Not because Taiwan is reportedly intervening once again last week. But because Asia holds lots of euros and yen. The euro rose 2.4% against the dollar last week, the yen by 2.8%. And Asia holds lots of reserves, period. And even low yielding reserve assets pay some interest.
A bit of ball park math. Suppose Asia has $3 trillion in reserves. That is a bit too high. China's end September reserves and the rest of Asia's end November reserves summed up to $2.64 trillion. It is a safe to say Asia ended the year with $2.7 trillion ($2,700 billion) in reserves.
But the math is super-easy if we assume $3 trillion in reserves, and 1/3 of those reserves are in euros and yen and other currencies other than the dollar. That works out to $1 trillion in euro and yen reserves. Hell, all those reserves - plus lots of petrdollars and petroeuros - are presumably one reason why long-term rates in all reserve currency countries are low.
If all those reserve were in euro, a 1% rise in the euro's value would generate a $10 billion rise in Asia's reserves. So ball park, Asia's reserves increased by $25 billion last week. A 10% rise over the course of 2006 would increase Asia's reserves by $100 billion. Add at least $100 billion in interest on those $3 trillion in reserves (ok, $2.7 trillion - no need to keep the math easy), assuming that interest payments are not converted into local currency. So Asia's reserves could easily increase by $200 billion even if Asian central banks did not buy any dollars in the local fx market.
I mention this for a reason - several actually.
We already are seeing the impact of small valuation gains (and interest payments) in the December Asian reserve totals. Korea, for example, reported that tis foreign exchange reserves increased in December. That is a bit different than earlier in the year. When the dollar was falling, Korea's reserves fell. Korea clearly holds some of its reserves in euros and yen. But not as much as Malaysia's central bank. Bank Negara reported valuation losses in 2005 of over $4 billion, on reserves of $70.5 billion. Malaysia sold reserves in the last bit of the year; it held more reserves back they when the dollar really fell v. the euro in the first half of the year.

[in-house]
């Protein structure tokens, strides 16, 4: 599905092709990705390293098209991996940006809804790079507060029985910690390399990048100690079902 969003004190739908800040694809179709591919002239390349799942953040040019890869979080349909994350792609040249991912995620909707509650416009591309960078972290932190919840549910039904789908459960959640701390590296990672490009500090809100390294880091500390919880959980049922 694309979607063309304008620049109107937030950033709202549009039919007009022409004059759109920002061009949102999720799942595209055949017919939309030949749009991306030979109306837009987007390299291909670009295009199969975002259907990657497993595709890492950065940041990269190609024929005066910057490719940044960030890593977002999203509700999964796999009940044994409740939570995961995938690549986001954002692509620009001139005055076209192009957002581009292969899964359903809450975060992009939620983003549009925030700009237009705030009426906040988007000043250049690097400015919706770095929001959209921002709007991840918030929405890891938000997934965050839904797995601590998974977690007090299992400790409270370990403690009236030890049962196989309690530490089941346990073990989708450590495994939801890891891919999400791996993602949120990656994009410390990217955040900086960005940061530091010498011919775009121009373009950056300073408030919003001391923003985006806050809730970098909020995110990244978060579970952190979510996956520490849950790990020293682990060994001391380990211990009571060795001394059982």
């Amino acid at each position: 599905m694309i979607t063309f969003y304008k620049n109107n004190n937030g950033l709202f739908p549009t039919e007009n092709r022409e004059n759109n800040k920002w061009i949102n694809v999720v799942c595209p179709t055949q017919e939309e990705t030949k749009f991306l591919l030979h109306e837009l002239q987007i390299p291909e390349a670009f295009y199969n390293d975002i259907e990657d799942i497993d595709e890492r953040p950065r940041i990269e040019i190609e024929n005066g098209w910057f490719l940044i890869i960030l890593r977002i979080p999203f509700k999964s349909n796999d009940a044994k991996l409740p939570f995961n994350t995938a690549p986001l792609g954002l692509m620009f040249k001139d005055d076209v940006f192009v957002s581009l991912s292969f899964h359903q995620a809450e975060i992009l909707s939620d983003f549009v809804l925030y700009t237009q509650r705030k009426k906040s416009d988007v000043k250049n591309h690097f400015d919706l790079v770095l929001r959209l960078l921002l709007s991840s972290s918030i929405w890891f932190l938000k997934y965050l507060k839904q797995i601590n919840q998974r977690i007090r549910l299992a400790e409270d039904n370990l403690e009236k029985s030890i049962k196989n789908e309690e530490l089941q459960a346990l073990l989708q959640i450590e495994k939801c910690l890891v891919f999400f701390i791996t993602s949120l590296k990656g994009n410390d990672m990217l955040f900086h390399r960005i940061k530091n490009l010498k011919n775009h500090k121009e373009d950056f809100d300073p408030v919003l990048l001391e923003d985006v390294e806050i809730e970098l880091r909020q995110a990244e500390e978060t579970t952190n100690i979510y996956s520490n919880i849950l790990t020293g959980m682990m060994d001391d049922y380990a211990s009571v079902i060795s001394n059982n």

Valuation gains are not entirely hypothetical.
A former member of China's monetary policy committee noted in an interview with Market News International that China made a big bet on the euro back in the late 1990s, and then took big losses. And since China reports its reserves in dollars, his valuation losses were quite apparent to China's State Council. China's reserve manager ended up taking his life. The point: holding your reserves in dollars is safe if your reserves are reported to the world -- and to your boss -- in dollars. You never take valuation losses ... you just miss out on valuation gains.
China though clearly holds some non-dollar currencies in its reserves, and took valuation losses during the course of 2005. Consequently, valuation effects are - obviously - relevant for the debate over why China's reserve growth slowed, and what is happening to liquidity in East Asia more generally.
Morgan Stanley's Xie argues Asian liquidity growth is slowing dramatically, based largely on the reserves data. He may be right - but the fall in the euro and yen in the fourth quarter probably knocked $15 billion off Asia's total reserves. India's reserve growth was slowed by a $6 billion payment on its Millennium Deposits in December. China's by a $6 billion currency swap (though the accounting of this in China's reserves is 100% clear yet). And so on.
Still, a couple of data points do suggest that there was a fall off in Asian reserve accumulation in the fourth quarter.
There is no doubt that hot money flows into Malaysia reversed themselves, and some hot money betting on the ringgit fled Malaysia in q4. And the troubles in Shanghai's property market may have reduced hot money flows to China (hot money flows were certainly small in October). Could Shanghai be the Bangkok of this Asian boom? 1 million new apartments are under construction, and 76% of all bank loans in Shanghai last year were for real estate. Sounds familiar ... (data from the LA Times; hat tip Mark Thoma)